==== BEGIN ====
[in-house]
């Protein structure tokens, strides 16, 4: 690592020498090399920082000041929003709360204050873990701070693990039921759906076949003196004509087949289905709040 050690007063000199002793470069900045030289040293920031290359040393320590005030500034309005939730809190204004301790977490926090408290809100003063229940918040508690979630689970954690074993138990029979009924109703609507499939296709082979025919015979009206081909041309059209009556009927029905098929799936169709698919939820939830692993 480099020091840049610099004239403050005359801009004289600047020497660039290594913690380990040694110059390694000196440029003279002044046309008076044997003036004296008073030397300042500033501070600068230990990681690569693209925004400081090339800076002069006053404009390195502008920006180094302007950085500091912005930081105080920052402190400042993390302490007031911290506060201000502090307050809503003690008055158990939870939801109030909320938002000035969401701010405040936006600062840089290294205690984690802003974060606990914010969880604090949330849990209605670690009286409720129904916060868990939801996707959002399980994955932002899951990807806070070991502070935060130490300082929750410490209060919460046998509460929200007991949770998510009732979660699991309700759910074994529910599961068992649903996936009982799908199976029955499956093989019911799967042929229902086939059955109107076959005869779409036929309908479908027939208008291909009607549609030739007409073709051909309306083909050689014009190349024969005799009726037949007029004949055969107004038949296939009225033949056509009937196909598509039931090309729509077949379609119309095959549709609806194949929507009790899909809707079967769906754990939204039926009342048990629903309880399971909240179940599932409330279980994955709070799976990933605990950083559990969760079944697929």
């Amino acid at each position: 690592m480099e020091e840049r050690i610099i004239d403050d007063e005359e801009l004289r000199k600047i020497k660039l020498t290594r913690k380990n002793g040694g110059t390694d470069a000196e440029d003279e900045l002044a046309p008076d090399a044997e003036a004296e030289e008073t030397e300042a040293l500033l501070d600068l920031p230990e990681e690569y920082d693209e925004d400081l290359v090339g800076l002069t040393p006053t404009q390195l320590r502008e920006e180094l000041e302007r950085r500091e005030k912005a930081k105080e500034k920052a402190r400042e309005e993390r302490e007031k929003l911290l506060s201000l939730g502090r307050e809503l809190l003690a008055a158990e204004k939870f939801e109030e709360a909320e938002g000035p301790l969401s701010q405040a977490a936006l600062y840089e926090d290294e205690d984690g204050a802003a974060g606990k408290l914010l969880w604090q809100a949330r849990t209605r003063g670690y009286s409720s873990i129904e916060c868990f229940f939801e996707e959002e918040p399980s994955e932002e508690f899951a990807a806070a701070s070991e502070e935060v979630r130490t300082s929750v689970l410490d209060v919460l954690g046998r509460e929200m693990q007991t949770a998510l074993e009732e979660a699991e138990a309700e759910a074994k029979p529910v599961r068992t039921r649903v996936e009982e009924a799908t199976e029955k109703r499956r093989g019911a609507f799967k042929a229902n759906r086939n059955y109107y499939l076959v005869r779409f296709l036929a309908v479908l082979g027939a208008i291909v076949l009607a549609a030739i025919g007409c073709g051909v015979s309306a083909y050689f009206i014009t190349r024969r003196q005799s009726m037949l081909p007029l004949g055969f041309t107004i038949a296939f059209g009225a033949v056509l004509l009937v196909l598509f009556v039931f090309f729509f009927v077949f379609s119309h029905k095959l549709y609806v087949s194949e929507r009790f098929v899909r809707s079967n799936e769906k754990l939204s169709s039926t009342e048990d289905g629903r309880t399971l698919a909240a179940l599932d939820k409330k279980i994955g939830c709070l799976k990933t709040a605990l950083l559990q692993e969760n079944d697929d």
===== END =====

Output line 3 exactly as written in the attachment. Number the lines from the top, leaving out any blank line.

């Amino acid at each position: 690592m480099e020091e840049r050690i610099i004239d403050d007063e005359e801009l004289r000199k600047i020497k660039l020498t290594r913690k380990n002793g040694g110059t390694d470069a000196e440029d003279e900045l002044a046309p008076d090399a044997e003036a004296e030289e008073t030397e300042a040293l500033l501070d600068l920031p230990e990681e690569y920082d693209e925004d400081l290359v090339g800076l002069t040393p006053t404009q390195l320590r502008e920006e180094l000041e302007r950085r500091e005030k912005a930081k105080e500034k920052a402190r400042e309005e993390r302490e007031k929003l911290l506060s201000l939730g502090r307050e809503l809190l003690a008055a158990e204004k939870f939801e109030e709360a909320e938002g000035p301790l969401s701010q405040a977490a936006l600062y840089e926090d290294e205690d984690g204050a802003a974060g606990k408290l914010l969880w604090q809100a949330r849990t209605r003063g670690y009286s409720s873990i129904e916060c868990f229940f939801e996707e959002e918040p399980s994955e932002e508690f899951a990807a806070a701070s070991e502070e935060v979630r130490t300082s929750v689970l410490d209060v919460l954690g046998r509460e929200m693990q007991t949770a998510l074993e009732e979660a699991e138990a309700e759910a074994k029979p529910v599961r068992t039921r649903v996936e009982e009924a799908t199976e029955k109703r499956r093989g019911a609507f799967k042929a229902n759906r086939n059955y109107y499939l076959v005869r779409f296709l036929a309908v479908l082979g027939a208008i291909v076949l009607a549609a030739i025919g007409c073709g051909v015979s309306a083909y050689f009206i014009t190349r024969r003196q005799s009726m037949l081909p007029l004949g055969f041309t107004i038949a296939f059209g009225a033949v056509l004509l009937v196909l598509f009556v039931f090309f729509f009927v077949f379609s119309h029905k095959l549709y609806v087949s194949e929507r009790f098929v899909r809707s079967n799936e769906k754990l939204s169709s039926t009342e048990d289905g629903r309880t399971l698919a909240a179940l599932d939820k409330k279980i994955g939830c709070l799976k990933t709040a605990l950083l559990q692993e969760n079944d697929d």